Back in Columbia Heights, the first 100 customers in the restaurant operated by Jessie Chesson when it opened at 6 a.m. won 52 free Chick-fil-A No. 1 meals, which includes the original chicken sandwich, waffle fries and a drink. Chesson is a native of metro D.C. Chesson received her communication degree at Howard University and her MBA at George Washington University. By noon, about 20 people were in line and by rush hour Tuesday, the line started outside the new Chick-fil-A and wound its way down 14th Street and around the corner onto Irving Street in front of the Bank of America.
Although mot Chick-fil-A openings are more of a carnival with fans camping out the night before, tent was not permitted on the city sidewalks. Also, while previously fan were allowed to come from all over for a chance to be in the First 100, rules were changed in April limiting participation to residents of specific local zip codes – about a two mile radius of the restaurant – to make the event a “community friendly party.”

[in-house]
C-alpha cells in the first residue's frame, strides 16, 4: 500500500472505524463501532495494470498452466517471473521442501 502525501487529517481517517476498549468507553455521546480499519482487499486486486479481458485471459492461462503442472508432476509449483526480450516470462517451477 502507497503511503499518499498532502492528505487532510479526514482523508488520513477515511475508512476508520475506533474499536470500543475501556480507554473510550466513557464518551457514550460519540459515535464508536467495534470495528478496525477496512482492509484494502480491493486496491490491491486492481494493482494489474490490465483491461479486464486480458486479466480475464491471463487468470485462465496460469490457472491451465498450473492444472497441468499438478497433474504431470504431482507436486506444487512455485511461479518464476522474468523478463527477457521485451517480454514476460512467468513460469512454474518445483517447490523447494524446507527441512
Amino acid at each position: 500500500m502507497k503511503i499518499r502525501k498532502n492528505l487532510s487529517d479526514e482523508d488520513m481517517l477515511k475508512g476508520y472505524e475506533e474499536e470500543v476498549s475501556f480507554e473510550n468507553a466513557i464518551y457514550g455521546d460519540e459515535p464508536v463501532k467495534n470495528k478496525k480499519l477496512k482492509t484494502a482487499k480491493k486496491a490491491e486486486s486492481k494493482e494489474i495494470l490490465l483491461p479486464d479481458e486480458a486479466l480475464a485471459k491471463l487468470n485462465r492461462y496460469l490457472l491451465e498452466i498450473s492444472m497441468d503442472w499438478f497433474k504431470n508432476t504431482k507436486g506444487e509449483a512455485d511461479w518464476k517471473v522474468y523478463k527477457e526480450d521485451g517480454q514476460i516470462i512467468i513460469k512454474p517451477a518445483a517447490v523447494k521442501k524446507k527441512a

Per contest rules, participants must “remain in their designated spot on the premises until the grand opening of the restaurant.” Jeff Cousins, 60, was the first in line. He came equipped with a lawn chair, snacks and drinks, and a Coleman sleeping bag for the two nights ahead.